Fernando Alonso suffered 'temporary memory loss' after his crash in testing
Spaniard reported to have told doctors "I'm Fernando, I'm in karts and want to become Formula 1 driver" after accident
By Pete Gill
Last Updated: 29/03/15 7:13am
McLaren have confirmed to Sky Sports that Fernando Alonso suffered 'temporary memory loss' following his accident in testing at Barcelona.
Alonso is reported to have believed the year was 1995 when he regained consciousness after being knocked out when his McLaren car hit the track wall at the Circuit de Catalunya on the final day of the second pre-season test.
"I'm Fernando, I'm in karts and want to become Formula 1 driver," Alonso told doctors, according to El Pais newspaper.
In an apparent tongue-in-cheek reference to his retrograde amnesia, Alonso tweeted on Friday: 'In a few days the championship starts and we ran out "imagination". I propose a game with RT to the most creative. #whereDidYouWakeUpToday'.
However, amid widespread speculation about the cause and effects of the crash, McLaren boss Eric Boullier has insisted that Alonso’s concussion was not as "dramatic" as depicted.
"It was just a normal concussion [with] a loss of temporary memory," Boullier told Sky Sports F1. "It's not as dramatic as you read in the media. Everything is back to normal."
McLaren chief Ron Dennis told a media conference in Barcelona that Alonso "was unconscious for a relatively short period of time" after the accident. Subsequent reports have described Alonso as being in a highly agitated state and so unaware of his surroundings that he didn’t understand why he was in a F1 car.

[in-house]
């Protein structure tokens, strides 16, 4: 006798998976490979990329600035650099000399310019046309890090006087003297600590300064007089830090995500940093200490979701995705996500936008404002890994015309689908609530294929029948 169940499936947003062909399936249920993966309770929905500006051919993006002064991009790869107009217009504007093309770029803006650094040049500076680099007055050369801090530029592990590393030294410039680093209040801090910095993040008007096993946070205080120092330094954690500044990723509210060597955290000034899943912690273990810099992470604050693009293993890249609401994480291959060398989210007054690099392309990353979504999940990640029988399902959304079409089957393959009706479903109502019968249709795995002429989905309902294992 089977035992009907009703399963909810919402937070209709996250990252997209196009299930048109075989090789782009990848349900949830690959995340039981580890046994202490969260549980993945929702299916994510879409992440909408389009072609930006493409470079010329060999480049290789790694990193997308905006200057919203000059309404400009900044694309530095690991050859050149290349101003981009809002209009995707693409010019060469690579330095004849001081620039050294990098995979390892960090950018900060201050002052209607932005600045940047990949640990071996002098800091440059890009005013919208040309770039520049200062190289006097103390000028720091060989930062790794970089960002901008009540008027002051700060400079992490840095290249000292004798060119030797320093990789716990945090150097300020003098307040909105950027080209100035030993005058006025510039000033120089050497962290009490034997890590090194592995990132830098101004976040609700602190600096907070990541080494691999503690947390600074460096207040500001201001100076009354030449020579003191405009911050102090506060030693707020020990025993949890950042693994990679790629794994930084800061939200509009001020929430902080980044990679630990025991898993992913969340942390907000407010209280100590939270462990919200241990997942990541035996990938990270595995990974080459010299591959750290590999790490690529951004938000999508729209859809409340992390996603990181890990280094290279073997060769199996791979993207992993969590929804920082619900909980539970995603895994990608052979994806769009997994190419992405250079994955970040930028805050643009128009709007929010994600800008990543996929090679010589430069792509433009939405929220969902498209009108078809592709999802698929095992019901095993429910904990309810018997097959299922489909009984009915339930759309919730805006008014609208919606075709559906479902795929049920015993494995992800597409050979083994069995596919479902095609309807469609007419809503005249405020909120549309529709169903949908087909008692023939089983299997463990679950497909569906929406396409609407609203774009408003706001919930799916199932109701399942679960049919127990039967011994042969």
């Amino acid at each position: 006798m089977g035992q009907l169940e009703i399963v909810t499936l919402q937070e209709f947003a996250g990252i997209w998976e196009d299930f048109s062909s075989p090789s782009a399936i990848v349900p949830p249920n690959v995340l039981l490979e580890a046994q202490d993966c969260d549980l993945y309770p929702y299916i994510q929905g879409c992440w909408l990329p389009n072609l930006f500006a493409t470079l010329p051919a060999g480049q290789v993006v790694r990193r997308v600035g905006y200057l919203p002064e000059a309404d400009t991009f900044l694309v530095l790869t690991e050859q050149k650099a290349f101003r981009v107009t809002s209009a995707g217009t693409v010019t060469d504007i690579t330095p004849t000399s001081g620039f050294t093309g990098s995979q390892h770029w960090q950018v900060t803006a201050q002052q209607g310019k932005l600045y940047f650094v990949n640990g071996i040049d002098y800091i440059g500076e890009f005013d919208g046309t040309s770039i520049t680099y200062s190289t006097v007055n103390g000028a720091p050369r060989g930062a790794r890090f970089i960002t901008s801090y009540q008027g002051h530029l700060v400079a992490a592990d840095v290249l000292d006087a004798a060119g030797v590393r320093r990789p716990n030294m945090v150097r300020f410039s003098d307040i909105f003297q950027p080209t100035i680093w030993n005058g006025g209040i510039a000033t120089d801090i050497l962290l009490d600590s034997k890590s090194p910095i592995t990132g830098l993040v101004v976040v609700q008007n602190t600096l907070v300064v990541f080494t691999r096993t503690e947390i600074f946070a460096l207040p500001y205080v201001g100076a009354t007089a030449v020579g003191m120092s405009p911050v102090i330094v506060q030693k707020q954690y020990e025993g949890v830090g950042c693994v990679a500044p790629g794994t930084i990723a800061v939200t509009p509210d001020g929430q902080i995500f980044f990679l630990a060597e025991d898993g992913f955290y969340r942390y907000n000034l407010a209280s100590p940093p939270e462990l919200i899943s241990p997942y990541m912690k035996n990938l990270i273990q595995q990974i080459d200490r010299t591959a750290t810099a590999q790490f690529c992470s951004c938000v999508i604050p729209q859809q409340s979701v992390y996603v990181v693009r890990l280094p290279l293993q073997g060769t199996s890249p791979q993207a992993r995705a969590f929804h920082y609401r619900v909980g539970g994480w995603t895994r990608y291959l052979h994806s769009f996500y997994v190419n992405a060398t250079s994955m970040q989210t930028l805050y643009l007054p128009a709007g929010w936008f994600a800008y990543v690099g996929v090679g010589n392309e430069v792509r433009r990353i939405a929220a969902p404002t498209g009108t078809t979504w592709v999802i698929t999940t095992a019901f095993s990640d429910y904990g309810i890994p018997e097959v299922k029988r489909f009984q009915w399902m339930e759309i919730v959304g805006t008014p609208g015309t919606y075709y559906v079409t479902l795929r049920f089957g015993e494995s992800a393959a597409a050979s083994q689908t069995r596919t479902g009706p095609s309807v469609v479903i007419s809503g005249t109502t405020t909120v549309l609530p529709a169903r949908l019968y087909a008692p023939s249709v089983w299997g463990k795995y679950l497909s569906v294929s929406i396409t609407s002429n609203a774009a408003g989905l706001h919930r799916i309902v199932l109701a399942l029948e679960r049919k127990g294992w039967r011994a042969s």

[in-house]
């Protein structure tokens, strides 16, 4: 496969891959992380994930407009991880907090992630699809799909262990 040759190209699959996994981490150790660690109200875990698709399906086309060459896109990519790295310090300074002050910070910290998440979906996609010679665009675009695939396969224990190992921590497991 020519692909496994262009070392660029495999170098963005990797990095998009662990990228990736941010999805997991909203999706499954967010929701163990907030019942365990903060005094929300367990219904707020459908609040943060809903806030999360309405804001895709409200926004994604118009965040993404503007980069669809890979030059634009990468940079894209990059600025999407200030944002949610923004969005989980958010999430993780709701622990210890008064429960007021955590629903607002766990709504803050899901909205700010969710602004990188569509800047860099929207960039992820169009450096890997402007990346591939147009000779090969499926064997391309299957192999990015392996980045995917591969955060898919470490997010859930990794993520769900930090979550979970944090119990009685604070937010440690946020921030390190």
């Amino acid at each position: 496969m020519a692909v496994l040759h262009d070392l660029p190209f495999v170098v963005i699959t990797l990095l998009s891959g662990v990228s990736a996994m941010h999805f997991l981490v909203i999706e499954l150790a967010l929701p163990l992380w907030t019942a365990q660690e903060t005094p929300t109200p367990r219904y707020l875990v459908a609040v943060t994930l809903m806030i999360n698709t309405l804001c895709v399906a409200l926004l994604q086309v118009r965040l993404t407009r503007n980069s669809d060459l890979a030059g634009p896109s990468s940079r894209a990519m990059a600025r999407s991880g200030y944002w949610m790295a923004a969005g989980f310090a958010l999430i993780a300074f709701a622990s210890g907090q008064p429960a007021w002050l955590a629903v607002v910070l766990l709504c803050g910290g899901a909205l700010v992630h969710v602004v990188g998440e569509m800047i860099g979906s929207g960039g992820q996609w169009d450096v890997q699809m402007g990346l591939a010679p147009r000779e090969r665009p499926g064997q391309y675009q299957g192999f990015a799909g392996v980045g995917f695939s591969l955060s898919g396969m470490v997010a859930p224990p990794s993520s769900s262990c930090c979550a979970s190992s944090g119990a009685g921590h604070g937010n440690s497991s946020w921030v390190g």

"It's a private matter," said Boullier. "It's up to Fernando and his doctors to decide what they want to say."
Alonso, who rejoined the McLaren team in November after five years at Ferrari, has been ruled out of the season-opening Australian GP but has resumed training ahead of a targeted return in Malaysia at the end of March. Kevin Magnussen, who Alonso has replaced as Jenson Button's team-mate, will stand in for the convalescing two-time world champion.
"He's very frustrated not to be in the car but he will be connected to us through all the debriefs by video link," said Boullier. "When you have a concussion, you have to respect a 21-day recovery period. The doctors have given us their advice and a strong recommendation which we are following."
Alonso, who spent three nights in hospital following the accident before being released into the care of his family, tweeted on Friday: "Keep working good. 30 min bike, 30 swim, 30 gym. Malaysia is one of the most demanding races, and we will be at 100%!"
Asked how Alonso would prove his fitness to return in Malaysia, Boullier replied: "There will be medical tests which will be conducted for his reaction times. They have started already and everything is normal.
"We are monitoring until the end of the recovery time. As far as we are concerned, we want him to be in the simulator not to test him but rather to update him on what we have been doing over the last two weeks."
McLaren endured a torrid winter during testing. Besides the trauma of Alonso's puzzling crash, the team were confronted with a series of faults on their new Honda-powered car which only completed 380 laps across 12 days of pre-season action and set the slowest time of any team in attendance at Barcelona.